As described in previous sections, our O(n log n) algorithm does not find the optimal/shortest path. To find the optimal path, we need a tool called the visibility graph. The visibility graph of a polygon is a graph whose nodes corresponds to the vertices of the polygon, and whose edges correspond to the edges in the polygon formed by joining the vertices that can “see” each other. The figure below shows the visibility graph of the polygon.
A Java applet computing the visibility graphs of polygons and sets of obstacles has been implemented. It can be found at http://hamp.hampshire.edu/~ppk96/cg/mApplet.html
To compute the visibility graph of a polygon, click points on the interface and choose Compute, Visibility Graph, Polygon, Naïve Alg. This will give you the internal visibility edges. If you want the external visibility edges instead, choose Compute, Visibility Graph, Polygon, External edges, and then click one more point. You will see the external visibility edges.
Computing
the visibility graph of a set of obstacles involves a slightly more complicated
procedure. This is because you will need to tell the program which point
sets define an obstacle. Moreover, you will want to have the obstacles
filled with a color, so that the visibility edges will be more obvious.
First, choose Compute, Visibility Graph, Obstacles, Fill Polygons.
Then choose Compute, Visibility Graph, Polygon, Naïve Alg.
Then click points on the interface which are the vertices of your first
obstacle. After clicking all points belonging to the first obstacle, choose
Compute, Visibility Graph, Polygon, Define Polygon. You will then
see the first obstacle filled and bounded by a black boundary. Now you
should click points that will be the vertices of the second obstacle. After
you have finished, choose Compute, Visibility Graph, Polygon, Define
Polygon. Again the second obstacle will be defined, and the visibility
edges between the first and second obstacles will also be computed. Repeat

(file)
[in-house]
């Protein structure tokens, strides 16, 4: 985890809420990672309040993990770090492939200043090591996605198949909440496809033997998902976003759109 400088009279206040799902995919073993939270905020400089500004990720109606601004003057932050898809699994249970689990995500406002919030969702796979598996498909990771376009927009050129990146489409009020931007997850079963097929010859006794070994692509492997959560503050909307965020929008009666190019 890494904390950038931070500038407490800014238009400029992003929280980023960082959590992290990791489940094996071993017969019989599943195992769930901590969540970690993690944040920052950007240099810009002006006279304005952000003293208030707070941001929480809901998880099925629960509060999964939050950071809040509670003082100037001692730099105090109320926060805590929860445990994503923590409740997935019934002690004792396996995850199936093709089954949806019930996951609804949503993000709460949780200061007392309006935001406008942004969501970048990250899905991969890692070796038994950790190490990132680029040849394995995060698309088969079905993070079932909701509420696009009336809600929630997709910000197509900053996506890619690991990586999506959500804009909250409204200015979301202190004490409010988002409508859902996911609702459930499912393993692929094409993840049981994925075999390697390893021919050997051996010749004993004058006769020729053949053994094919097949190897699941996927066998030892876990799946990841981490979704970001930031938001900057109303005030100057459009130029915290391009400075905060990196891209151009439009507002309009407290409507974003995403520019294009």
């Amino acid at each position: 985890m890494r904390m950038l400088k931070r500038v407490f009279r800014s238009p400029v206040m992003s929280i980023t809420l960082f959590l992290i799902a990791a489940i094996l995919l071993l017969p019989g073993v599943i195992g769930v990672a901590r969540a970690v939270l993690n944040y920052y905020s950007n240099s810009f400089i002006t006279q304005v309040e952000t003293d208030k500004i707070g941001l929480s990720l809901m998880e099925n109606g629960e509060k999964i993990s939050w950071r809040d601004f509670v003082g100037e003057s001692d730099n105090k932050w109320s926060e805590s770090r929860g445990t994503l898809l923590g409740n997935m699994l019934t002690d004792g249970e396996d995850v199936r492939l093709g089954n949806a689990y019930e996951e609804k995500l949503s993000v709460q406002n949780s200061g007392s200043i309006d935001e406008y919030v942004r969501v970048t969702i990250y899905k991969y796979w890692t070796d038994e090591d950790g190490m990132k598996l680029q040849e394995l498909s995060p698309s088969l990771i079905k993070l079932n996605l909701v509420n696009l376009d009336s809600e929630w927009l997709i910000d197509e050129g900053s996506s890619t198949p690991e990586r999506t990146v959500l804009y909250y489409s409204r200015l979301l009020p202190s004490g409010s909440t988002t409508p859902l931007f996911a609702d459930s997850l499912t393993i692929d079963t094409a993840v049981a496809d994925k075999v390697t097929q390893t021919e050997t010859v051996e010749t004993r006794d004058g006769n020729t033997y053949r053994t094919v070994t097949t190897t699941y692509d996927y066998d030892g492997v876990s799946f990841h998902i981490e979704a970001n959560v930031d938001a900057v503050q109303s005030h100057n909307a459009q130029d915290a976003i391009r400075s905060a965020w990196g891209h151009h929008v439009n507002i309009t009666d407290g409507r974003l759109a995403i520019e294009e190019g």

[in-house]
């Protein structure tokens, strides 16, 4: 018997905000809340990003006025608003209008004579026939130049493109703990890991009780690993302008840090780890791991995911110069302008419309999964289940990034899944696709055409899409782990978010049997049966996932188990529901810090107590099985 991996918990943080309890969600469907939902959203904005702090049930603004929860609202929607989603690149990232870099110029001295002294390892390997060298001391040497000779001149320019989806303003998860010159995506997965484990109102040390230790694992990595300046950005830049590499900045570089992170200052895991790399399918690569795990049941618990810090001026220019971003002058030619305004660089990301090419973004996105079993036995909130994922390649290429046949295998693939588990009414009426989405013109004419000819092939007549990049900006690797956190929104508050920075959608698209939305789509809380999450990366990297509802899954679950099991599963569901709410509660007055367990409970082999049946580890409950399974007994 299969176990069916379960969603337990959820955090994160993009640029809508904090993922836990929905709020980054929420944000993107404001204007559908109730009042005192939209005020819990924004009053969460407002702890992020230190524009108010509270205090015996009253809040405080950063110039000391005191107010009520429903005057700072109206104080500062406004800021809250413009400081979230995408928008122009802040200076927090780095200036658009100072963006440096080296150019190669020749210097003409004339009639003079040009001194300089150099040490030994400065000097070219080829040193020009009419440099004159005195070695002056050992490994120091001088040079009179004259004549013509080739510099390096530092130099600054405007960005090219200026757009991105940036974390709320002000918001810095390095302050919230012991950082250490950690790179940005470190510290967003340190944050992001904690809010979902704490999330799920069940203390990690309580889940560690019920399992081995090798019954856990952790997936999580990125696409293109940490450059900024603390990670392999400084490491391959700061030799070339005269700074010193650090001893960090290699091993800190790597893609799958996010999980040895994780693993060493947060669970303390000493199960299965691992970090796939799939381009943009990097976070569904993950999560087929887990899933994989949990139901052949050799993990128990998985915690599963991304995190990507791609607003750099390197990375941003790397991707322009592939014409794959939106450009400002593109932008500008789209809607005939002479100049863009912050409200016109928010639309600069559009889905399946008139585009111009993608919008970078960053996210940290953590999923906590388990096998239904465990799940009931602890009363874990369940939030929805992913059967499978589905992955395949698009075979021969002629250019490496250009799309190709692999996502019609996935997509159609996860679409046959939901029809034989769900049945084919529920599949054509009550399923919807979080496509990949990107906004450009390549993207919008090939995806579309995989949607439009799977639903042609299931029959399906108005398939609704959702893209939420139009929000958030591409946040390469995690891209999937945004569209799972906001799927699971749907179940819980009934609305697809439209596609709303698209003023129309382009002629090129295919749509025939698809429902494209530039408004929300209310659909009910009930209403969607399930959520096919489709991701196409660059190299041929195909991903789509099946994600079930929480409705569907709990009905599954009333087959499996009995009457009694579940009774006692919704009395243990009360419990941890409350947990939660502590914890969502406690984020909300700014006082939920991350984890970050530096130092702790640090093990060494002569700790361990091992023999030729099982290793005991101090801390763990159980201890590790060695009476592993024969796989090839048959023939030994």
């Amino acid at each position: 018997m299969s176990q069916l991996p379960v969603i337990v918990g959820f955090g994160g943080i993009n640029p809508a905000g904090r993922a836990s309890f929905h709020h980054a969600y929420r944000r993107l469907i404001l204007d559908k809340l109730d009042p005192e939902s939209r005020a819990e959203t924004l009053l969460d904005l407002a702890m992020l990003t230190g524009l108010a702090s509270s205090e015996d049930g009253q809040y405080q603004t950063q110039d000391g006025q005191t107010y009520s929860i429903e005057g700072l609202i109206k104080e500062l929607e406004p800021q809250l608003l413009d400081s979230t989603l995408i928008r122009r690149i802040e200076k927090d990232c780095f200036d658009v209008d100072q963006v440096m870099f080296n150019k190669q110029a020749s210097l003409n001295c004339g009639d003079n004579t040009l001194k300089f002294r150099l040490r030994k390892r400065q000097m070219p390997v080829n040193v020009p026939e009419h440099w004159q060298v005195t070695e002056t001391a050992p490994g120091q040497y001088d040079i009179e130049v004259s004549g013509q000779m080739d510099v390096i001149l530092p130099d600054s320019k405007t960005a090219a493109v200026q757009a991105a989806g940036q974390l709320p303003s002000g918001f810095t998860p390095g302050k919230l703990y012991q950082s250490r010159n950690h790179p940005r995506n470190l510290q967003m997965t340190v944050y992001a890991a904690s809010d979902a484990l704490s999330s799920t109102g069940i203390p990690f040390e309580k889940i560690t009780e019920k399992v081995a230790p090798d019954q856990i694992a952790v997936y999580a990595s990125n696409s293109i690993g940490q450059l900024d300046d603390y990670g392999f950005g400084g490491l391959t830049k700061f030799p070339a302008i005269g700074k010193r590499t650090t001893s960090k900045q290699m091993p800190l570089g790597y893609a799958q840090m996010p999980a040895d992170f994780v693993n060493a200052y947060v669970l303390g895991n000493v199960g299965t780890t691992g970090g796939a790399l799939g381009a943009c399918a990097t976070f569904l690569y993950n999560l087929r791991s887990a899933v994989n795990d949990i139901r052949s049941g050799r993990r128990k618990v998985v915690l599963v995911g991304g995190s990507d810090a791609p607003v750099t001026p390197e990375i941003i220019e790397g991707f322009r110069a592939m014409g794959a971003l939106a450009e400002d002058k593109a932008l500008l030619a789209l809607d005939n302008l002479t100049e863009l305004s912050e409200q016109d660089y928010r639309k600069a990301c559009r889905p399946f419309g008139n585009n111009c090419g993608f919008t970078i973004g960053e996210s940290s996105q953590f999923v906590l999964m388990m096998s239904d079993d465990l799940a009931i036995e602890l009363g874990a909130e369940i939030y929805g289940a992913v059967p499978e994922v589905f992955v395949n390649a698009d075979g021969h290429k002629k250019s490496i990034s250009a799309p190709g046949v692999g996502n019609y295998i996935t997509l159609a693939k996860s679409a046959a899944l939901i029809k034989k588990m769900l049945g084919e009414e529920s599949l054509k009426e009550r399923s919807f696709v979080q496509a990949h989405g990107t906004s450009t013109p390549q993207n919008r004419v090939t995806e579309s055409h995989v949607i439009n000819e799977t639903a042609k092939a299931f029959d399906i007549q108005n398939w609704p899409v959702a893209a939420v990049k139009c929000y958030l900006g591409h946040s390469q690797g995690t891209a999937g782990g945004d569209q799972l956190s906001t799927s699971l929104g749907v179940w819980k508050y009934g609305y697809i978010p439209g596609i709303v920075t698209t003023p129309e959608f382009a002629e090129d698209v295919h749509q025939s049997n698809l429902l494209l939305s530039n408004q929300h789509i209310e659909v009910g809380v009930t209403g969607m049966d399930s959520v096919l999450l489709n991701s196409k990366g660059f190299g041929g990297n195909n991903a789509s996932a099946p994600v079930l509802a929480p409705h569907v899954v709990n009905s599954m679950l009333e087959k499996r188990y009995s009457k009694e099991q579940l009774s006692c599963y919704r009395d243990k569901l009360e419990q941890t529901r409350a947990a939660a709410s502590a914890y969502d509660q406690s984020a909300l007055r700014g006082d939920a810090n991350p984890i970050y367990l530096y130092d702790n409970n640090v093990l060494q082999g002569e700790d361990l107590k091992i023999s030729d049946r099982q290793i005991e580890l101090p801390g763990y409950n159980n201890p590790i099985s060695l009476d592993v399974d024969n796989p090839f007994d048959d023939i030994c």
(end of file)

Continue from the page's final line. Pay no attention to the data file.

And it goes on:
the process for additional obstacles. If you do not want the obstacles
filled, then omit the first step on Fill Polygons.
Why do Visibility Graphs give the shortest path?
Lemma : Any shortest path between pstart and pgoal among a set S of disjoint polygonal obstacles is a polygonal path whose inner vertices are vertices of S.
Proof by contradiction. Suppose there is a shortest path B that is not polygonal, as shown in the diagram above. We take point p on B. Since p is in the interior of the free space, there is a disc of positive radius centered at p that is completely contained in the free space. The part of B inside the disc, which is not a straight line segment, can be shortened by replacing it with a straight line connecting the two points where B enters the disc and leaves the disc. This contradicts the assumption that B is a shortest path, since any shortest path must be locally shortest, that is, any subsections of a shortest path must itself be the shortest path of that section.
By this Lemma, the segments on a shortest path are visibility edges, except for the first and last segment. To make them visibility edges as well, we add the start and goal position as vertices to S. With this visibility graph as our road map, we can now determine the shortest path by single-source shortest path algorithms. We will return to an example of such an algorithm, Dijkstra’s algorithm, after presenting algorithms for computing visibility graphs.
Algorithms for Computing Visibility Graphs of Obstacles
Input: a set of points defining the obstacles.
Output: a set of points which correspond to the visibility
edges of the obstacles
Several algorithms exist with different time complexities.